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Audi begins roll-out of artificial intelligence for quality control of spot welds

Following a successful pilot project, Audi has begun rolling out an artificial intelligence (AI) system for quality-control of spot welds in car body construction. The AI was developed and tested beforehand at the Neckarsulm site.

By the end of the year, the technical infrastructure for the use of AI will be installed at three other Volkswagen Group locations. The project also serves as a use case for the Automotive Initiative 2025 (AI25) launched by Audi.

Using artificial intelligence, Audi analyzes around 1.5 million spot welds on 300 vehicles each shift at its Neckarsulm site. By comparison, until recently, production staff used ultrasound to monitor manually the quality of resistance spot welding (abbreviated WPS in German) processes based on random analyses. With the ultrasound method, they checked around 5,000 spot welds per vehicle. By applying AI, employees can now focus on possible anomalies. This new approach will enable them to control quality more efficiently and in a more targeted way, Audi says.


During resistance spot welding (WPS) in production at the Neckarsulm site, Audi uses artificial intelligence to analyze around 1.5 million spot welds from 300 vehicles per shift.

Preparations for using the technology at other plants in the Volkswagen Group have already begun. For example, the technical infrastructure for AI use is currently being installed at Audi Brussels. The Volkswagen plant in Emden is scheduled to install the necessary infrastructure this year, as will Audi’s headquarters in Ingolstadt.

To install the technical infrastructure at these locations, the team of experts is currently identifying differences in weld settings in order to retrain the AI model accordingly.

The data generated through use of the AI can be used to optimize other processes in the future. As an example, the Audi team is currently working on using the data as a basis for predictive maintenance down the road.

Digitalized assembly lines are a foundation for Audi’s vision for the production of the future: As part of our 360factory production strategy, we will make production at Audi locations worldwide even more efficient. In this regard, the use of artificial intelligence in series production promises huge potential.

—Gerd Walker, Audi Board Member for Production and Logistics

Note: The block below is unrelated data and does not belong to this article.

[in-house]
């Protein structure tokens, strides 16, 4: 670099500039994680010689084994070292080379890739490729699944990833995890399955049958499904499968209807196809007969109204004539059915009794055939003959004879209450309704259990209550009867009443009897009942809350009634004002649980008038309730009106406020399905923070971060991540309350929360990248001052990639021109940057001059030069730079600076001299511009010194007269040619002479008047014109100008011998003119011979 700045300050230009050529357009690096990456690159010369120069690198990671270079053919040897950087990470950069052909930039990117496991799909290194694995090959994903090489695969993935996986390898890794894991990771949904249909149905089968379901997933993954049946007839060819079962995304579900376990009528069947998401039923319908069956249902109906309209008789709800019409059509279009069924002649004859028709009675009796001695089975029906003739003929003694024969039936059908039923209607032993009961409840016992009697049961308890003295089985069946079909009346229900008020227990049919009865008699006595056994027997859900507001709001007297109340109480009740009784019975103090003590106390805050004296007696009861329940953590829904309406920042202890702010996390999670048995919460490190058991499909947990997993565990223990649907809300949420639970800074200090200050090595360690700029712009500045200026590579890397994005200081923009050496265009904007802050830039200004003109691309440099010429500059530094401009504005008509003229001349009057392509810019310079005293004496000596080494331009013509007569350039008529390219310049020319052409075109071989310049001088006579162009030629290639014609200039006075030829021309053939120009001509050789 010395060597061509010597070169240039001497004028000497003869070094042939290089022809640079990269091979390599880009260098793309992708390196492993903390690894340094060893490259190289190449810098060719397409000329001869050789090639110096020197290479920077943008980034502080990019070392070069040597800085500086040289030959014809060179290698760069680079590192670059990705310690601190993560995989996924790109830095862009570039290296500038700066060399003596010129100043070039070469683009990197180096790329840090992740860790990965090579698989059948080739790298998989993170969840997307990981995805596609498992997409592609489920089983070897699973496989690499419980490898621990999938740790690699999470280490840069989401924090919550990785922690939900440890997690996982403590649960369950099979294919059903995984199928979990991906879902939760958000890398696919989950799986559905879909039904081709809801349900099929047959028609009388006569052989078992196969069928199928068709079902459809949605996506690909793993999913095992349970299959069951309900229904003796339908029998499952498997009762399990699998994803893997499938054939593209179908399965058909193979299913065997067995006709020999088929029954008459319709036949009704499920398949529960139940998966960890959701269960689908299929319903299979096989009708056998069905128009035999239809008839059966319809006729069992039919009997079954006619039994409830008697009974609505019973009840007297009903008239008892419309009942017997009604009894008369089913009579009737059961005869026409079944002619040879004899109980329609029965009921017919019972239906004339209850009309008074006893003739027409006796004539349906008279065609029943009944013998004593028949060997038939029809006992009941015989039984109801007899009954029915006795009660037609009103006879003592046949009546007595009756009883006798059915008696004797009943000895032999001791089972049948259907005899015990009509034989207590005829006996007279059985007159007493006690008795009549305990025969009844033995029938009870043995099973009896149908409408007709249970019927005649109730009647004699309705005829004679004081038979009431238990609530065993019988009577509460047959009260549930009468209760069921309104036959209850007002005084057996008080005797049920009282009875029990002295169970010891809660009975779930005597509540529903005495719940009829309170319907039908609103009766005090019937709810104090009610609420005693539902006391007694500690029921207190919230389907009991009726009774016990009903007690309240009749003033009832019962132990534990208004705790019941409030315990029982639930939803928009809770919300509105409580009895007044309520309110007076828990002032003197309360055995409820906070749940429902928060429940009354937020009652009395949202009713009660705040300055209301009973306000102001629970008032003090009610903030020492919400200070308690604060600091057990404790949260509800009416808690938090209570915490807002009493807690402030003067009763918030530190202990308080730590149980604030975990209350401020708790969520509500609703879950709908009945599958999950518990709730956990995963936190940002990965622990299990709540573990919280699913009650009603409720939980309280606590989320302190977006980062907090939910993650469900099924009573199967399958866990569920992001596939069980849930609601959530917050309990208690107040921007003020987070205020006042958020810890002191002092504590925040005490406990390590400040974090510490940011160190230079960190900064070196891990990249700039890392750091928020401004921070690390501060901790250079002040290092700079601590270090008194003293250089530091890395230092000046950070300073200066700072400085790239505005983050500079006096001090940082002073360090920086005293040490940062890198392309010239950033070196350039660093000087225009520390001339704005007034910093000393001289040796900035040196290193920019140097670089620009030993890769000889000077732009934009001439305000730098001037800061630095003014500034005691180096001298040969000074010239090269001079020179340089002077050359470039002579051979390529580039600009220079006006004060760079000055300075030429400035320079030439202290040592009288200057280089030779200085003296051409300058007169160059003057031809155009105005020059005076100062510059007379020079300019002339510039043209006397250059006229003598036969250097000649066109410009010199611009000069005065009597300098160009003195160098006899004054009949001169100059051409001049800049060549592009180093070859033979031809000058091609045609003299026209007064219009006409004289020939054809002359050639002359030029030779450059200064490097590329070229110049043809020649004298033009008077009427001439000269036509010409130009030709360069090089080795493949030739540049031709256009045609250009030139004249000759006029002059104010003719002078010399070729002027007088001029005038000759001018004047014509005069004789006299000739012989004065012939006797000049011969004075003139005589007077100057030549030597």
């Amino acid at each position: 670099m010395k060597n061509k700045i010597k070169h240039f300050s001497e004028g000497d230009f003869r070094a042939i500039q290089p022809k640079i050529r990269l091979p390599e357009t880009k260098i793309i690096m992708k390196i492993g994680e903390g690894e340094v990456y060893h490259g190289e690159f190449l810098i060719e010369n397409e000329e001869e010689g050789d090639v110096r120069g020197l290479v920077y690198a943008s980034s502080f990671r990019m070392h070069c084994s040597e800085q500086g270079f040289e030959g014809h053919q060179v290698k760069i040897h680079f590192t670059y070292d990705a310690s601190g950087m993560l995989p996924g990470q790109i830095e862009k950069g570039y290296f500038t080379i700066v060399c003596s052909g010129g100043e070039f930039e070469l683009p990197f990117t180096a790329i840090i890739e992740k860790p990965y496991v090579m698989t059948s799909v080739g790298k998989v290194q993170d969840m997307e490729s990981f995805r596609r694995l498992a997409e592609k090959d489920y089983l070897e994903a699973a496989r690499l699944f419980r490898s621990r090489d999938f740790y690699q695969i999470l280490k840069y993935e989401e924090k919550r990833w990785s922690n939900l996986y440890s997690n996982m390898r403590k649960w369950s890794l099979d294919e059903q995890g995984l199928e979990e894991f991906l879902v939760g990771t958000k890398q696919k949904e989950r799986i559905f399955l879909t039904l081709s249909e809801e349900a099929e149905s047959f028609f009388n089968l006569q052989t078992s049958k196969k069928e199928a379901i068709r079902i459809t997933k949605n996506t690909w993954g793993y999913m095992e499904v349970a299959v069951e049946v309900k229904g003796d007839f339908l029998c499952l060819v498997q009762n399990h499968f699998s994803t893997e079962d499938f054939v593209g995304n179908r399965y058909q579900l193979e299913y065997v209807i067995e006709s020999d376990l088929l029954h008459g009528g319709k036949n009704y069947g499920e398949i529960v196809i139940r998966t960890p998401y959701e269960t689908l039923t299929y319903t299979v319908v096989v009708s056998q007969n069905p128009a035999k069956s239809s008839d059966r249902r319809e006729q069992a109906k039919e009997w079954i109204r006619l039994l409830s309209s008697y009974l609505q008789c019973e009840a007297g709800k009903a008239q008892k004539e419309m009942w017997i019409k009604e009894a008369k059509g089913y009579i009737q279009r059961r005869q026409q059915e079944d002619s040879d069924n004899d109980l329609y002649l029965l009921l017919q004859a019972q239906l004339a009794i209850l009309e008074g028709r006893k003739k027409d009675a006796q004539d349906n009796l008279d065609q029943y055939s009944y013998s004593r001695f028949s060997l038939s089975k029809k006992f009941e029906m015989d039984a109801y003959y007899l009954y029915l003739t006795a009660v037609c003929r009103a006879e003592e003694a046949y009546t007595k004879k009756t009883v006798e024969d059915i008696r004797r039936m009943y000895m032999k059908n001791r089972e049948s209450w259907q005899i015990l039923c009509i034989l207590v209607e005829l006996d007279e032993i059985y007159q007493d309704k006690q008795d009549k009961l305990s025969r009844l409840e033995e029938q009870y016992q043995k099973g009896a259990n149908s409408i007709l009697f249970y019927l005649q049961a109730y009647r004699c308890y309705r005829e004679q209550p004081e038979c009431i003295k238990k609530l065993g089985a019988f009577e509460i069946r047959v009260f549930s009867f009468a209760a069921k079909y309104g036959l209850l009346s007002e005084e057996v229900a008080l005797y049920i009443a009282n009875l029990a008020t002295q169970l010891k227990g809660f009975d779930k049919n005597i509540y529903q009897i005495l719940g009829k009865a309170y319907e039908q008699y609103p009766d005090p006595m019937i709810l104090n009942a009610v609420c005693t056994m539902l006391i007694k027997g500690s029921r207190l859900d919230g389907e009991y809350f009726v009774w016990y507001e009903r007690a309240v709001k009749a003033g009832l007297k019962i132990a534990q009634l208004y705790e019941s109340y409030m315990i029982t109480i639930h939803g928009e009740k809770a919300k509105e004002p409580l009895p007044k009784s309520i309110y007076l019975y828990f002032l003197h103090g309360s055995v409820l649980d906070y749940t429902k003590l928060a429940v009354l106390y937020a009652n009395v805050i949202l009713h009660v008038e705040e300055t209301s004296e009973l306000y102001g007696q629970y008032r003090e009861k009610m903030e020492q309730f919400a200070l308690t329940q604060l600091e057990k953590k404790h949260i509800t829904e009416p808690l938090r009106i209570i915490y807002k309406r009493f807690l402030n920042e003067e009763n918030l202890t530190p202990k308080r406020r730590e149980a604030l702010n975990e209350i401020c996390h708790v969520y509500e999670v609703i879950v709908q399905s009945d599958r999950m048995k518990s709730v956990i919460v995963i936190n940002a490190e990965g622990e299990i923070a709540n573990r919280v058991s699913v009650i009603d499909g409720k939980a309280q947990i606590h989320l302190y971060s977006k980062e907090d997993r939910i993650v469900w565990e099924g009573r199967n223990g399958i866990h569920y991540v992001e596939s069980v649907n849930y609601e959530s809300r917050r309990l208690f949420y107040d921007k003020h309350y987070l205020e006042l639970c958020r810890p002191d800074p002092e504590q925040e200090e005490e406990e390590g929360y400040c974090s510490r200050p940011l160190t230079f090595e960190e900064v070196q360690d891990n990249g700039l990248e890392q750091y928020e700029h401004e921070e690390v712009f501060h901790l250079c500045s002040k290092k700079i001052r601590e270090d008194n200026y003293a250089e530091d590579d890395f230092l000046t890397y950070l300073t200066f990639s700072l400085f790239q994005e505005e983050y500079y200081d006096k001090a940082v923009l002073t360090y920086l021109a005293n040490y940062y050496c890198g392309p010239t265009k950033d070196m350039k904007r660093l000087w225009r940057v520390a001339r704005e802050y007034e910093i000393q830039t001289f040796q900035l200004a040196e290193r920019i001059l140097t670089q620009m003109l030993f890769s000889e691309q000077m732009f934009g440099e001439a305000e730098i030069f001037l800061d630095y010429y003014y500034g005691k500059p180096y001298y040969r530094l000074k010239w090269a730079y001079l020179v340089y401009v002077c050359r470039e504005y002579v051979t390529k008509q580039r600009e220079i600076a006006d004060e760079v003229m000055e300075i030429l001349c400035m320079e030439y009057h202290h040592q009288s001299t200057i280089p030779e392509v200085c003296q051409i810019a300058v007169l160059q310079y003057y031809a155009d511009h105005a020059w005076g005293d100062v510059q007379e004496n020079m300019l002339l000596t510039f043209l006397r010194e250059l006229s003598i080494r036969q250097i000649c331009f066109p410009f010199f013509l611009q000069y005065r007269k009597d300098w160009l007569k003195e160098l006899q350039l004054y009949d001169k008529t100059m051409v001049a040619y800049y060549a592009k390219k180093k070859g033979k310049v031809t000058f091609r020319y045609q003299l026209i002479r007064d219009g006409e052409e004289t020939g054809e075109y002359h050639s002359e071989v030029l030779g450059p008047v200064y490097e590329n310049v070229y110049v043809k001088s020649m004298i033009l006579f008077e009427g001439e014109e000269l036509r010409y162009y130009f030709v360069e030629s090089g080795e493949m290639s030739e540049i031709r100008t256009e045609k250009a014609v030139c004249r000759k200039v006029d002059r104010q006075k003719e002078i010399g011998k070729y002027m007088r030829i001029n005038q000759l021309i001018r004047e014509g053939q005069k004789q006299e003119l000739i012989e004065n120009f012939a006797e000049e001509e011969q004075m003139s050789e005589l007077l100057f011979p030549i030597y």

In order to make the process audit- and certification-proof, development at the Neckarsulm location was carried out in close coordination with the German Association for Quality (DGQ), the Fraunhofer Institute for Industrial Engineering (IAO), and the Fraunhofer Institute for Manufacturing Engineering and Automation (IPA).

This approach reflects the fact that there are currently no standards or certifications issued by an independent body for AI applications to date.

This means that, for example in manufacturing, it is possible to conclusively demonstrate how the result of an AI-based test comes about.

—WPS-Analytics project managers Mathias Mayer and Andreas Rieker

Audi has also developed an AI guide for production with the Fraunhofer Institutes IAO and IPA.

The project “WPS-Analytics” also serves as a use case for the Automotive Initiative 2025 (AI25) launched by Audi. The initiative aims to establish a competence network for digital factory transformation and innovation. Audi wants to leverage digitalization to make production and logistics more flexible and efficient. On its way to becoming a smart factory, Audi and partners from science and the IT industry are testing digital solutions to produce premium vehicles in a real manufacturing environment in Neckarsulm to deploy them in series production later.



You would winder what they mean by "(AI) system for quality-control of spot welds". Do they mean an AI is used to analyse the existing ultrasonic images of the spot welds, or is some other sensor used?
You can push all sorts of data into an AI and get classification results out of it, but you would expect to see at least some kind of image (whether visible or Xray or ultrasonic) going in as part (or all) of the data.
Visible and X ray images are usually clear enough to analyse, manually or automatically, but ultrasonic images are pretty hard to read (by untrained humans, anyway). Maybe that is why they waited for AI to tackle this one.

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